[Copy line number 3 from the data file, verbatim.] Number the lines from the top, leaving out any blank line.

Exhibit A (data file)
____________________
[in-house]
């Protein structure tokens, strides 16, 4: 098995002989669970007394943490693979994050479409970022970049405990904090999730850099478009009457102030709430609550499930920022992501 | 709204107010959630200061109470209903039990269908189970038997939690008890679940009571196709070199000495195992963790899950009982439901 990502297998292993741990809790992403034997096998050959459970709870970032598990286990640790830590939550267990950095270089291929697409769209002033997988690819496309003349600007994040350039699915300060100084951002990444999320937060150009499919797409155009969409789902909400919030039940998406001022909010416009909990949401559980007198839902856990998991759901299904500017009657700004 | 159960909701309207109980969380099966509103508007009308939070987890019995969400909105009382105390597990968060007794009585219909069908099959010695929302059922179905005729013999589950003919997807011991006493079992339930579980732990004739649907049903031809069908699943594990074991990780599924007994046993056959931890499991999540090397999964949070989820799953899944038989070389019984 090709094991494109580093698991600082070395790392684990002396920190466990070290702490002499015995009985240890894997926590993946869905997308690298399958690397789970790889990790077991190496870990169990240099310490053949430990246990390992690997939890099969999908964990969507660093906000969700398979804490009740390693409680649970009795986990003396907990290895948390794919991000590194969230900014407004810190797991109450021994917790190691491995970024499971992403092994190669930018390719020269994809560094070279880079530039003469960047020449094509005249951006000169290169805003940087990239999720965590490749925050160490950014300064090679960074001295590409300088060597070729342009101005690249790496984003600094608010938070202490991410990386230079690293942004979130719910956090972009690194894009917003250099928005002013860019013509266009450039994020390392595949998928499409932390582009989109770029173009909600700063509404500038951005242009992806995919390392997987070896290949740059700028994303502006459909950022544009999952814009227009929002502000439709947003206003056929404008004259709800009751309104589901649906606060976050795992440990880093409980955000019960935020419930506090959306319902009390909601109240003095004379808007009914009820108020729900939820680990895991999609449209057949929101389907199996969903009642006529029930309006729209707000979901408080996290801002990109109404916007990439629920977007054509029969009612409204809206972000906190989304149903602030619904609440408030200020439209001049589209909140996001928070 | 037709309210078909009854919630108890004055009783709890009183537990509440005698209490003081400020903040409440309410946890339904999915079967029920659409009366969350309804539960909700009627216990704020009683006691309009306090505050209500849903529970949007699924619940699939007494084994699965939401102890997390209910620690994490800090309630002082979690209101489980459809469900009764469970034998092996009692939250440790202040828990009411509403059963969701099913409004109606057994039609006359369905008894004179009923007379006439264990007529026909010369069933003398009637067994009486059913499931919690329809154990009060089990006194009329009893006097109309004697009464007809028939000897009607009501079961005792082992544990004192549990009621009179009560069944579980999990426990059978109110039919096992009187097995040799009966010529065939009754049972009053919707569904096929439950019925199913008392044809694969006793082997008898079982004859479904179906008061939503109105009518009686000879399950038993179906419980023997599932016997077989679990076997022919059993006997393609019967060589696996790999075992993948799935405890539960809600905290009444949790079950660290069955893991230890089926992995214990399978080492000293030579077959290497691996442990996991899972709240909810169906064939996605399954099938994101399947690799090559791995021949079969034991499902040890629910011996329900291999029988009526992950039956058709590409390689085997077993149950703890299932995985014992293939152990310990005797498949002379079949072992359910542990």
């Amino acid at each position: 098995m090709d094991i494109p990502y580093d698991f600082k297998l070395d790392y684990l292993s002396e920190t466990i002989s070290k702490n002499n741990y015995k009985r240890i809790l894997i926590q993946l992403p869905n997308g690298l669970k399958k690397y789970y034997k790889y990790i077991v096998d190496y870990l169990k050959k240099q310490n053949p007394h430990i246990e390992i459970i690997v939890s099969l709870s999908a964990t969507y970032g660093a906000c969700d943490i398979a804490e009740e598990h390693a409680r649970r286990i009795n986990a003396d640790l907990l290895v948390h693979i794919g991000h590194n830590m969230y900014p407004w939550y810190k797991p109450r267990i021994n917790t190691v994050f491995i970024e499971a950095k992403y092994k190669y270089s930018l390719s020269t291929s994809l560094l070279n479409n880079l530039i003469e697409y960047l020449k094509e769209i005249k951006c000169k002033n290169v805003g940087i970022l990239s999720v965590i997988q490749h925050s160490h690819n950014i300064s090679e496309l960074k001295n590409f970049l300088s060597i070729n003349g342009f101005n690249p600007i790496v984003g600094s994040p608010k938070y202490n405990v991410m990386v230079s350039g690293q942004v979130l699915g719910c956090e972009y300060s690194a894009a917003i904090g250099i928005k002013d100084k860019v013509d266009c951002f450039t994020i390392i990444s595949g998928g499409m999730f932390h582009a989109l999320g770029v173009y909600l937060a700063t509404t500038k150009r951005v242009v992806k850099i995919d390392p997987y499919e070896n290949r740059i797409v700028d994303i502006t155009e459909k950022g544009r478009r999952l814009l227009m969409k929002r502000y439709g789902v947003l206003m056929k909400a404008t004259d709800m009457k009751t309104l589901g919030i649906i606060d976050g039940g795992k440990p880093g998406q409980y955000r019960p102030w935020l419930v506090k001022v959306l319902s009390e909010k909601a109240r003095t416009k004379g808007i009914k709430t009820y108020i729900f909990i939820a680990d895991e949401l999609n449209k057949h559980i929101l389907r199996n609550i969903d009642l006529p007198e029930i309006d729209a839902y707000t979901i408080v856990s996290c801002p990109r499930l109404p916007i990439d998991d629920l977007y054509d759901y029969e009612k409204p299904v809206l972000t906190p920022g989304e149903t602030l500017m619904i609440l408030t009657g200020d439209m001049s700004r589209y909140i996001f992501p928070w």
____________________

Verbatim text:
């Amino acid at each position: 098995m090709d094991i494109p990502y580093d698991f600082k297998l070395d790392y684990l292993s002396e920190t466990i002989s070290k702490n002499n741990y015995k009985r240890i809790l894997i926590q993946l992403p869905n997308g690298l669970k399958k690397y789970y034997k790889y990790i077991v096998d190496y870990l169990k050959k240099q310490n053949p007394h430990i246990e390992i459970i690997v939890s099969l709870s999908a964990t969507y970032g660093a906000c969700d943490i398979a804490e009740e598990h390693a409680r649970r286990i009795n986990a003396d640790l907990l290895v948390h693979i794919g991000h590194n830590m969230y900014p407004w939550y810190k797991p109450r267990i021994n917790t190691v994050f491995i970024e499971a950095k992403y092994k190669y270089s930018l390719s020269t291929s994809l560094l070279n479409n880079l530039i003469e697409y960047l020449k094509e769209i005249k951006c000169k002033n290169v805003g940087i970022l990239s999720v965590i997988q490749h925050s160490h690819n950014i300064s090679e496309l960074k001295n590409f970049l300088s060597i070729n003349g342009f101005n690249p600007i790496v984003g600094s994040p608010k938070y202490n405990v991410m990386v230079s350039g690293q942004v979130l699915g719910c956090e972009y300060s690194a894009a917003i904090g250099i928005k002013d100084k860019v013509d266009c951002f450039t994020i390392i990444s595949g998928g499409m999730f932390h582009a989109l999320g770029v173009y909600l937060a700063t509404t500038k150009r951005v242009v992806k850099i995919d390392p997987y499919e070896n290949r740059i797409v700028d994303i502006t155009e459909k950022g544009r478009r999952l814009l227009m969409k929002r502000y439709g789902v947003l206003m056929k909400a404008t004259d709800m009457k009751t309104l589901g919030i649906i606060d976050g039940g795992k440990p880093g998406q409980y955000r019960p102030w935020l419930v506090k001022v959306l319902s009390e909010k909601a109240r003095t416009k004379g808007i009914k709430t009820y108020i729900f909990i939820a680990d895991e949401l999609n449209k057949h559980i929101l389907r199996n609550i969903d009642l006529p007198e029930i309006d729209a839902y707000t979901i408080v856990s996290c801002p990109r499930l109404p916007i990439d998991d629920l977007y054509d759901y029969e009612k409204p299904v809206l972000t906190p920022g989304e149903t602030l500017m619904i609440l408030t009657g200020d439209m001049s700004r589209y909140i996001f992501p928070w």